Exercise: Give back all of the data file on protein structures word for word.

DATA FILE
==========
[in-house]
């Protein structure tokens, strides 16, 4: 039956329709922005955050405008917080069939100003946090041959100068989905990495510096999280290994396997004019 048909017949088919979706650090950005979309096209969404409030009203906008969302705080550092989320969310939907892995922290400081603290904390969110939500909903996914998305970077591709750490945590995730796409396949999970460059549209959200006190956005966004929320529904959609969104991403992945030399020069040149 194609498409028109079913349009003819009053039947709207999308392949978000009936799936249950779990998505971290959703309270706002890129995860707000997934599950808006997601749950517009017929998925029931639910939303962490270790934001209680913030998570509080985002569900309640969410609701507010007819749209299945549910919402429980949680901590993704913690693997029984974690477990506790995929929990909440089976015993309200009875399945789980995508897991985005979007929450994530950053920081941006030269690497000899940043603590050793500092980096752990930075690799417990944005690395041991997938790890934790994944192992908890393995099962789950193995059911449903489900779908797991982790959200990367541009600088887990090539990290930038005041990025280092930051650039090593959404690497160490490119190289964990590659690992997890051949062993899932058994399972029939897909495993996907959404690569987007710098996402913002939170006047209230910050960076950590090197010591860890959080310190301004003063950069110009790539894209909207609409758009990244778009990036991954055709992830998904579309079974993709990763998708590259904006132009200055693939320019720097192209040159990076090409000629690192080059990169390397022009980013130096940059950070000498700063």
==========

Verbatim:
[in-house]
């Protein structure tokens, strides 16, 4: 039956329709922005955050405008917080069939100003946090041959100068989905990495510096999280290994396997004019 048909017949088919979706650090950005979309096209969404409030009203906008969302705080550092989320969310939907892995922290400081603290904390969110939500909903996914998305970077591709750490945590995730796409396949999970460059549209959200006190956005966004929320529904959609969104991403992945030399020069040149 194609498409028109079913349009003819009053039947709207999308392949978000009936799936249950779990998505971290959703309270706002890129995860707000997934599950808006997601749950517009017929998925029931639910939303962490270790934001209680913030998570509080985002569900309640969410609701507010007819749209299945549910919402429980949680901590993704913690693997029984974690477990506790995929929990909440089976015993309200009875399945789980995508897991985005979007929450994530950053920081941006030269690497000899940043603590050793500092980096752990930075690799417990944005690395041991997938790890934790994944192992908890393995099962789950193995059911449903489900779908797991982790959200990367541009600088887990090539990290930038005041990025280092930051650039090593959404690497160490490119190289964990590659690992997890051949062993899932058994399972029939897909495993996907959404690569987007710098996402913002939170006047209230910050960076950590090197010591860890959080310190301004003063950069110009790539894209909207609409758009990244778009990036991954055709992830998904579309079974993709990763998708590259904006132009200055693939320019720097192209040159990076090409000629690192080059990169390397022009980013130096940059950070000498700063």